"Homesteading the Plains is a provocative, well-informed, and strongly argued analysis of the role of homesteading in settling the Great Plains from 1863 to 1900. . . . Throughout the book the factual evidence is
enriched by the stories of individual lives which are also embedded in the records. The result is a definitive analysis which is also a pleasure to read. It will serve as a model for future historians who want to circumvent the myths and find the facts about homesteading and its role in the development of the nation."—David J. Wishart, Nebraska History

"Homesteading looms large in the folklore and memories of European settlement of the North American Great Plains, but has almost disappeared from professional research and writing, including mainstream US history textbooks. These three authors aim to revise the standardized views of homesteading. . . . Every library with any interest in frontier/western/Great Plains history should have a copy of this book."—S. D. Reschly, Choice

"Homesteading the Plains showcases the value of digitized homestead records, arguing persuasively that we need to reconsider and challenge long accepted and widely circulated "stylized facts" in the light of the detailed research now possible."—Sarah Carter, Montana: The Magazine of Western History

"Edwards, Friefeld, and Wingo break new ground on the well-trod soil of Plains settlement history."—Cynthia C. Prescott, Middle West Reviews

"Recommended for all plains folk who like to brandish their homestead certificates, or who just share a tie to the land."—Prairie Public News

  "A welcome contribution to the understanding of our region."—Omaha World-Herald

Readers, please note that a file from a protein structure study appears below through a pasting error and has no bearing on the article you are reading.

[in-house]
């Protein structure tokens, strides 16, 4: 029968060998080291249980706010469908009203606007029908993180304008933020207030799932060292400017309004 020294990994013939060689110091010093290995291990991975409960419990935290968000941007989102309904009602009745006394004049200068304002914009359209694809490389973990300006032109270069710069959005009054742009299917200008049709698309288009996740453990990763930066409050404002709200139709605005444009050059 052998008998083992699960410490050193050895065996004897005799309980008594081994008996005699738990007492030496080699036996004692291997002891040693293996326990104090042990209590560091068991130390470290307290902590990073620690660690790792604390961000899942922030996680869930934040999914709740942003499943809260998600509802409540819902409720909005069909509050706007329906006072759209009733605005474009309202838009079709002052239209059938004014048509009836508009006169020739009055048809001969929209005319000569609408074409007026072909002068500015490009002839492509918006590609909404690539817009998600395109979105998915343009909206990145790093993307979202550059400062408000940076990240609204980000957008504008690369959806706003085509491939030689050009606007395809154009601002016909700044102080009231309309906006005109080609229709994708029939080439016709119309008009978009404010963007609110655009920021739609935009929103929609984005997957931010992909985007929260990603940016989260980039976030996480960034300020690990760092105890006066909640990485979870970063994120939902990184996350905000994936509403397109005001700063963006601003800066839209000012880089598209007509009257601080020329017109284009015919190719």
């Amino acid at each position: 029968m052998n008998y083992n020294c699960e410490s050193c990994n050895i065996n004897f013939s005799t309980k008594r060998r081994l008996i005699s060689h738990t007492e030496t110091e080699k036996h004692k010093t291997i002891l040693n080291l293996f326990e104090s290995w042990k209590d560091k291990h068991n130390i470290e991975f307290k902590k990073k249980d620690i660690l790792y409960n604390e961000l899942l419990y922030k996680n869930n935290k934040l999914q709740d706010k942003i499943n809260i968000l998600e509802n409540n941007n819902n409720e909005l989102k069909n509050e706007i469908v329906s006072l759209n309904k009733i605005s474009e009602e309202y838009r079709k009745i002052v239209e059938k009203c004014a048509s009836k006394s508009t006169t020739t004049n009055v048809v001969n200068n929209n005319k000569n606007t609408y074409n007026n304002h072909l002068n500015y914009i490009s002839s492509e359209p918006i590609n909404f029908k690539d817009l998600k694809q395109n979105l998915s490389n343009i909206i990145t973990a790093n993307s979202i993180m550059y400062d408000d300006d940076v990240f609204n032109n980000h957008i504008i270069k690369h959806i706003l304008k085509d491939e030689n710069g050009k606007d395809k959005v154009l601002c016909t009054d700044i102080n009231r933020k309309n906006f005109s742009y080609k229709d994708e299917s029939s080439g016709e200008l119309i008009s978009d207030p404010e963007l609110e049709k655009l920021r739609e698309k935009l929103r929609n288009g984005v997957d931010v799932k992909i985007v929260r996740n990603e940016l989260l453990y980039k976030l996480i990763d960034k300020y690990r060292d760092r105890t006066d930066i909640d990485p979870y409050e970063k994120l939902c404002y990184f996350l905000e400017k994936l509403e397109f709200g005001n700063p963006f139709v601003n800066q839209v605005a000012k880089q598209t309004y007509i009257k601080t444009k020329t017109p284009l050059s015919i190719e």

"Homesteading the Plains is a "must-read" for Great Plains scholars, as well as for those interested in the American West and in GIS applications. It is a much-needed call for a revitalization of homesteading scholarship, and an example of how dramatically technology and historians' increased access to data can shift the historiography. The authors should be congratulated on their contribution to future Great Plains studies, as their book will doubtless serve as a fine kick-start to a new renaissance in homesteading research."—Julie Courtwright, Missouri Historical Review

"Homesteading the Plains represents an exciting new starting point for studying the Homestead Act's impact on agricultural expansion."—Ginette Aley, Kansas History

Table of Contents

List of Illustrations
List of Tables
Acknowledgments
1. Competing Visions of Our Homesteading Past
2. Recalculating Homesteading’s Reach and Success
3. Evolving Views on Homesteading Fraud
4. Estimating the Extent of Fraud
5. Homesteading and Indian Land Dispossession
6. Women Proving Up Their Claims
7. Mapping Community Formation
8. Envisioning a New History of Homesteading
Appendix 1: An Annotated Review of GLO Circulars, 1862–1904
Appendix 2: Sources for Chapter 5 Graphs and Maps
Notes
Bibliography
Index

Awards

2018 Nebraska Book Award 
2018 Choice Outstanding Academic Title